An action plan detailing how services will be restored to a Moray hospital continues to “lack detail” – despite it being demanded more than three months ago.
NHS Grampian was tasked by the Scottish Government’s Health Secretary, Jeane Freeman, with preparing the document when she visited Dr Gray’s in August.
Yesterday, she returned to the hospital to speak to staff and campaigners and said more work still needs to be done to ease the effects of staff shortages despite two drafts having already been submitted.
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However, Ms Freeman stressed “significant work” had been done by the health authority, which has resulted in the amount of births in Elgin doubling over the last two months.
The first phase of an action plan, which is expected to detail how services at the hospital can be progressively increased, is now due to be published by the NHS next week.
Ms Freeman revealed that clinicians are examining new ways of using technology for appointments before and after birth.
She said: “It’s a good idea, but what I need them to do is say more about how they are going to go about that.
“The reason I need that is that the plan is going to be public.
“I want anyone in Moray, particularly expectant mums, to be able read that plan and know clearly what they can expect, what is being looked at and when that will occur and what they should expect to go to Aberdeen or Inverness for.
“The more information people have the better they are able to make choices and feel in control of the situation.
“The fewer gaps there are the less people will be able to speculate, which is why I need a bit more detail.”
A second phase of the action plan, which will explain how the full service will be restored, is expected to follow early next year.
When the maternity and children’s services at Dr Gray’s were downgraded in August, NHS Grampian warned that restoring them could take up to a year.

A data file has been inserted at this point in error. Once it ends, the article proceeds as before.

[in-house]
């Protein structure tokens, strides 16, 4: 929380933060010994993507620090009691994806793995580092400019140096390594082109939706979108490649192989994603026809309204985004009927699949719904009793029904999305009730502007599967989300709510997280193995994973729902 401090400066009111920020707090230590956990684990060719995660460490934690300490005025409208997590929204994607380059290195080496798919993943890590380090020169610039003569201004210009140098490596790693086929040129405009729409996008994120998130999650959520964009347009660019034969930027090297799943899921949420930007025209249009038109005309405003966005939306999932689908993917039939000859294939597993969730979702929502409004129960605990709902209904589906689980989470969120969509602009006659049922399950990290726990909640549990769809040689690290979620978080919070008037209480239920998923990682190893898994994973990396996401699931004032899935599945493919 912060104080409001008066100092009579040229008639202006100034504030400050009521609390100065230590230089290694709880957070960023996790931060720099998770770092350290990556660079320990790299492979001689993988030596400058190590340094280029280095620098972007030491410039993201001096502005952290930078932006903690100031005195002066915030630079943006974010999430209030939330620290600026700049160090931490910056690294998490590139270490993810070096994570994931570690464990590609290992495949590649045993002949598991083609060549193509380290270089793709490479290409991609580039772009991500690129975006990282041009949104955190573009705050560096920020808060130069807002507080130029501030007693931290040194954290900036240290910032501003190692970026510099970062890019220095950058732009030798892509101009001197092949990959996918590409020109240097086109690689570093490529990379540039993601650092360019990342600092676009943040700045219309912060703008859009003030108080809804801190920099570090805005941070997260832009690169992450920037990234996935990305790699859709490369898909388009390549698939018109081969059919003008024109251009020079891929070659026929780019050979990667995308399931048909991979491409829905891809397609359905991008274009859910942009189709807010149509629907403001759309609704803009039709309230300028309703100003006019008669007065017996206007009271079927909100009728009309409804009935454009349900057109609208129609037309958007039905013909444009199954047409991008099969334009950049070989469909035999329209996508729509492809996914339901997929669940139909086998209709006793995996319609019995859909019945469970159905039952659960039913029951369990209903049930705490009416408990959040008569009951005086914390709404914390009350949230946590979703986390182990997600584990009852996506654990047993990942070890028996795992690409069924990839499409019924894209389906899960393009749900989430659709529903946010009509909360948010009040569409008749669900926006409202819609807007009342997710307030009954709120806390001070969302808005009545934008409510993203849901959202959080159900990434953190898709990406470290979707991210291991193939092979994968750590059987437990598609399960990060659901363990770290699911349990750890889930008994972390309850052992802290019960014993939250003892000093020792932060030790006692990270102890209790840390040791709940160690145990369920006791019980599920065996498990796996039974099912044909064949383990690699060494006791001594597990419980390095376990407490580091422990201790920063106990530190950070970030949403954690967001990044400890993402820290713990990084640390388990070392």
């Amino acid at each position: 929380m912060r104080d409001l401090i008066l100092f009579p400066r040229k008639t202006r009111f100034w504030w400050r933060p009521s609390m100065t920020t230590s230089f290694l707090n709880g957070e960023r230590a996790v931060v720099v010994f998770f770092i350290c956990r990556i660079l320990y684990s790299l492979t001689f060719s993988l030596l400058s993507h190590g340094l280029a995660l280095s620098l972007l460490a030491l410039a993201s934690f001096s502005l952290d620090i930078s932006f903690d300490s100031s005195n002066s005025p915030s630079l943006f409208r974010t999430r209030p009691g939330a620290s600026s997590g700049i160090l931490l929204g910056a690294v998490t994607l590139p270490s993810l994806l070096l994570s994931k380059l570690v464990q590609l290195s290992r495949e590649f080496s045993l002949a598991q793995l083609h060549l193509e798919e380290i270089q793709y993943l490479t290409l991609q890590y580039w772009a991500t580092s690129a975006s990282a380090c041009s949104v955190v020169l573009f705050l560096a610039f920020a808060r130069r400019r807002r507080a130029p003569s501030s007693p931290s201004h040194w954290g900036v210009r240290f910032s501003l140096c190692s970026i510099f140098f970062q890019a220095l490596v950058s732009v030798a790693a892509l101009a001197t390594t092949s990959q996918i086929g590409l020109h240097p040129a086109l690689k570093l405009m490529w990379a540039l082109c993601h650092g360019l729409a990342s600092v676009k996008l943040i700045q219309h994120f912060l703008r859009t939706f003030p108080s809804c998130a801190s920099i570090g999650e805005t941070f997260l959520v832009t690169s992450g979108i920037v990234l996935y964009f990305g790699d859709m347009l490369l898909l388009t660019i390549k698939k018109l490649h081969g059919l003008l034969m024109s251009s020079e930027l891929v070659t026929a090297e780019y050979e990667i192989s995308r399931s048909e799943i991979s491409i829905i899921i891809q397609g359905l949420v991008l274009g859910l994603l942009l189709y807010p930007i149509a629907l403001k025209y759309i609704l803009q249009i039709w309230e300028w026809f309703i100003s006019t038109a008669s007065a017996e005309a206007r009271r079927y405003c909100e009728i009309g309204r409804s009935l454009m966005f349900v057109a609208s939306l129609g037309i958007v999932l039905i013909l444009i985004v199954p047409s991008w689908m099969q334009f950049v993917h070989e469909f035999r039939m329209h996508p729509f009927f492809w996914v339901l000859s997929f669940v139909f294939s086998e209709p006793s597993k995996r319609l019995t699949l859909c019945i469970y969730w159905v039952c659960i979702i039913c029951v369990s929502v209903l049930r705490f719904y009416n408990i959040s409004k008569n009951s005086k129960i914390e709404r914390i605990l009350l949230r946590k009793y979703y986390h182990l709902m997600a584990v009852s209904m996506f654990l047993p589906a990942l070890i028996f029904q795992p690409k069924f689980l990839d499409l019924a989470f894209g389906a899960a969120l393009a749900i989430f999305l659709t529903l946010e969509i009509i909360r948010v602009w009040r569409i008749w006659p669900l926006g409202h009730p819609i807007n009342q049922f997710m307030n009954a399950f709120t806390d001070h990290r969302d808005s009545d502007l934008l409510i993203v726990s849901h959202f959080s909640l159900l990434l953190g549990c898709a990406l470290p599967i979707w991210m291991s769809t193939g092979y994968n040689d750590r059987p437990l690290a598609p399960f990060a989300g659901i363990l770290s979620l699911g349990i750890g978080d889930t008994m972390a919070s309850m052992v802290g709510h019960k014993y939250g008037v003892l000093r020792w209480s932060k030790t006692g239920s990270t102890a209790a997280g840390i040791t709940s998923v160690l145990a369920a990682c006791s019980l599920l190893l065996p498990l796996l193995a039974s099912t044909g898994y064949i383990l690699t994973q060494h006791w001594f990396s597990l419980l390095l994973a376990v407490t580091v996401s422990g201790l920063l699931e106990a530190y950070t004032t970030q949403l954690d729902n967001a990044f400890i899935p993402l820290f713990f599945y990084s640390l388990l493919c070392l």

Yesterday, Ms Freeman refused to commit to a date for when she expected the hospital to be back at full strength, describing doing so as a “politician’s trick”, but stressed allowing the current situation to continue permanently was not being considered as an option.
She added: “You can’t go at this from that point of view.
“We’re going at it by saying we’re going to work together and make best use of clinical expertise and experience, then we will work through the solutions to get to a safe and sustainable service.”
Last week, the hospital was given a boost with the news that the recruitment of two locum paediatricians has allowed elective caesarean sections to be booked again.
Yesterday, the health board confirmed the amount of Moray mums giving birth at Dr Gray’s has doubled from 13% in August, when the downgrade was implemented, to 33% last month.
NHS Grampian’s medical director, Dr Nick Fluck, explained “significant progress” has been made in recent months.
He said: “There’s been a lot of work done to make sure that very few women have to travel for their antenatal care. Hundreds of mums to be are now being seen at Dr Gray’s and in the local community every month.
“We know this has been an unsettling time across the wider community in Elgin, but we are working very hard to make sure Dr Gray’s Hospital has a safe, sustainable and bright future.”
Boost for campaigners
The Health Secretary’s demands for more detail from NHS Grampian about how services will be restored have given a boost to campaigners.
Concerns do, however, remain about the safety of pregnant mum’s travelling to Aberdeen or Inverness to give birth during the winter months.
Last night, Keep Mum member Marj Adams revealed the group had heard more cases of “traumatic” experiences for women in labour being transported to Aberdeen this week.
She said: “We’re encouraged the NHS has been instructed to put more detail into the plan because the drafts we have seen didn’t look like plans at all.
“I appreciate it’s a very complicated issue, but it’s still concerning that there’s no timeline for when the full service can be restored. It would be greatly reassuring to know the dates they have in mind.
“In the meantime, the distressing and traumatic experiences for some parents are continuing, which is a worry.”
Moray MP Douglas Ross described progress made on the restoration of services as “painfully slow”.
He added: “Communication with pregnant mums in Moray has been almost non-existent and I’m worried about the effect this situation has on staff in Dr Gray’s employed in the maternity unit.
“There is a real risk they will be de-skilled and demotivated the longer the service is unavailable in Moray.”
Moray MSP Richard Lochhead added: “We need to see NHS Grampian expedite the finalising of phase one of the plan to reinstate a consultant led service at Dr Gray’s, and we need to see further improvements in order to maintain confidence that they are treating this issue with the urgency that it deserves.”